Principle Component Analysis (PCA)

I didn’t know what to expect from the data with my corpus because it is consisted of African fiction novels. The first data I analyzed is the graph. PCA 1 is consisted of the authors, and PCA 2 is the relative frequency of the words; the words that are selected are: “said,” “man,” “like,” “time” and “little.” I’m assuming these are the most popular words among the authors. Among the authors, these words range from 0.001-0.004. However, the word “said” changes significantly, from the first novel of Sabatini, close to 0.001, to the max on the scale—0.015. It remains at a high but starts to fall for the author Wallace. However, it remains higher than the other authors—Buchan, Collingwood, Conrad, Haggard and Kingston.

I’ve decided to use different words, but I chose only the generic version to each word. The words I chose are “great,” “old,” “God,” “father,” and “mother.” I chose these randomly. This scale is ranged from 0.000-0.010. “Mother” is the lowest of them all, and it remains low, barely getting to 0.001 at its peak for Conrad. “Great” gives a steady reading among the authors. Like the first graph with the word “said,” old remains about the same as “great” until it gets to Sabatini’s last novel and Wallace’s first novel—Bones. The peak is just about 0.009. Then, “old” falls back down to 0.001, but never exceeding 0.003 which is the peak for the other words. Just to see the result of the two most frequent words, I also added the word “said.” I quickly viewed the cirrus flavor and, by looking at the sizing of the words, I could tell that “Said,” “man,” “like,” “time,” and “came” are the most frequently used words. But, it’s a different reading from the graph, so I’m not sure if by just looking at the sizing of the words, rather than looking on a scale, I’d get an adequate reading.

The scatter plot is especially interesting because so much is occurring at once. The first flavor I used is the Correspondence Analysis I’m not sure why, but the first thing I check was the frequency, and it is one hundred and ten. The scale is in negative as we’ve established in class. On the y-axis, the scale is -1.2-0.5, and zero is a little more than half on the scale. The x-axis is from -0.5-2.9 with zero being between -0.1 and 0.1. the second thing I noticed is that the graph if consisted of the author’s name and title (how I labeled them), and frequent words used. One thing I found interesting is that “Mr” and “said” over laps although “Mr” ranks at 2599 and “said is at 9876. The other words that are visible that I haven’t listed are “captain,” “bones,” “young,” “having,” and “water.” When I say visible, I mean that are not so clustered with the other data presented. “Bones” and “captain” are the most interesting because they clustered far away from the other words and authors, and they are also far away from each other. On the x-axis, “captain” is about -0.4 while “bones” is approximately 2.8 and a half. On the y-axis, “bones” is -0.6, and “captain” is -1.1 and a half.

When I removed the documents label and check the terms, the name of the author/title is removed, and I’m left with the most frequent words or the raw frequency. When the roles are reversed, the raw frequency words are removed, and the name of the author/title is present. When both the document and term are removed, the raw clusters are available. Dimension one and two shows the percentage of the x-axis and the y-axis which are 35.84% and 12.57%. In the Principal Analysis Component flavor, the scared is changed, but the data is clustered similarly in the same area. One major difference is that “said” is very far away from the cluster with “bones” following close behind. In this flavor, only the raw frequent words are available. The PCA 1 (a-axis) is 55.92%, and PCA 2 (y-axis) is (17.32%). When the term is unchecked, the visibility of the words is removed, and only the cluster is available as well as for the document. The number of terms also changed from one hundred and ten, to eighty.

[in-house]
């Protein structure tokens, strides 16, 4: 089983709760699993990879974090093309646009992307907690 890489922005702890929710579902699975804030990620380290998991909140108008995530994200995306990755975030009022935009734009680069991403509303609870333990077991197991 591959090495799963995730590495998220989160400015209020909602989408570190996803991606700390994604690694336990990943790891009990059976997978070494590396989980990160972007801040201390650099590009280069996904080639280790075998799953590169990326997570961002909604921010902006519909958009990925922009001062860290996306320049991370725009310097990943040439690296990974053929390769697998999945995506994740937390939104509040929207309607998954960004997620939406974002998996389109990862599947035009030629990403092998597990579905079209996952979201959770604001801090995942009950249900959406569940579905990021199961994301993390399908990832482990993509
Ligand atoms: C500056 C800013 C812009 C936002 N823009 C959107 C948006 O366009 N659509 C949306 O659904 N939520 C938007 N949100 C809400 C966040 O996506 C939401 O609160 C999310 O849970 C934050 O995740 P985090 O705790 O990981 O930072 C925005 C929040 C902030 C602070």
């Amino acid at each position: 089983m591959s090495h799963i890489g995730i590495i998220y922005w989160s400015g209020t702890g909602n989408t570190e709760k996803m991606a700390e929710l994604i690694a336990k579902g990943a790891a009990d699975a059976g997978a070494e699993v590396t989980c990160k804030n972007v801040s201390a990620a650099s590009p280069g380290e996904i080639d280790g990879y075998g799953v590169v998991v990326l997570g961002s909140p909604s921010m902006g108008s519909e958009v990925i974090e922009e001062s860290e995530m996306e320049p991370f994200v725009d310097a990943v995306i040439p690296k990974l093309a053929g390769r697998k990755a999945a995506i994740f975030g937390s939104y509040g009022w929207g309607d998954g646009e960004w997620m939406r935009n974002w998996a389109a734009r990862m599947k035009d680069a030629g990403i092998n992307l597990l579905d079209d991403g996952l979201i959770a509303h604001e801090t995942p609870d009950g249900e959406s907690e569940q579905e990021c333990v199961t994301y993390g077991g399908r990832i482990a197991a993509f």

For Document Similarity, dimension 1 (x-axis) is 28.76% and dimension 2 (y-axis) is 15.01%. I decided to change the number of terms for this flavor; I chose fifty randomly. Two of Edgar Wallace’s novels are group on the opposite side of the cluster—The Keeper’s of the King’s Palace and Bones. While, Rider H. Haggard’s The People of the Mist is at the bottom of the cluster but about five points away. When documents is unchecked, the author’s name/title is removed and only the clusters are available.

https://voyant-tools.org/?corpus=21c06af5f7f5cbe1bda219769f8b0a3c&query=said&query=man&query=like&query=time&query=little&view=Trends

https://voyant-tools.org/?corpus=21c06af5f7f5cbe1bda219769f8b0a3c&view=Trends&query=said*&query=great*&query=old*&query=father*&query=god*

https://voyant-tools.org/?corpus=21c06af5f7f5cbe1bda219769f8b0a3c&limit=80&view=ScatterPlot

 

One Reply to “Principle Component Analysis (PCA)”

  1. I’m not sure I understand what you the two principal components are. In the third visualization, there is a strong effect on the Y dimension, but only a little variance on the x-axis. How do you explain that? I wonder why “bones” is so important in accounting for difference? You note how it and “captain” are unique outliers, but I want to know what explanation you might have for that. I also wonder what it looks like with this word removed, or stop words added back in.

    What made you pick the words you did? Why choose at random, instead of the words that PCA revealed as bearing extra weight? Why chose a number of terms randomly? I think you want to be more methodical about how you move between the larger visualizations and the specific aspects of your corpus.

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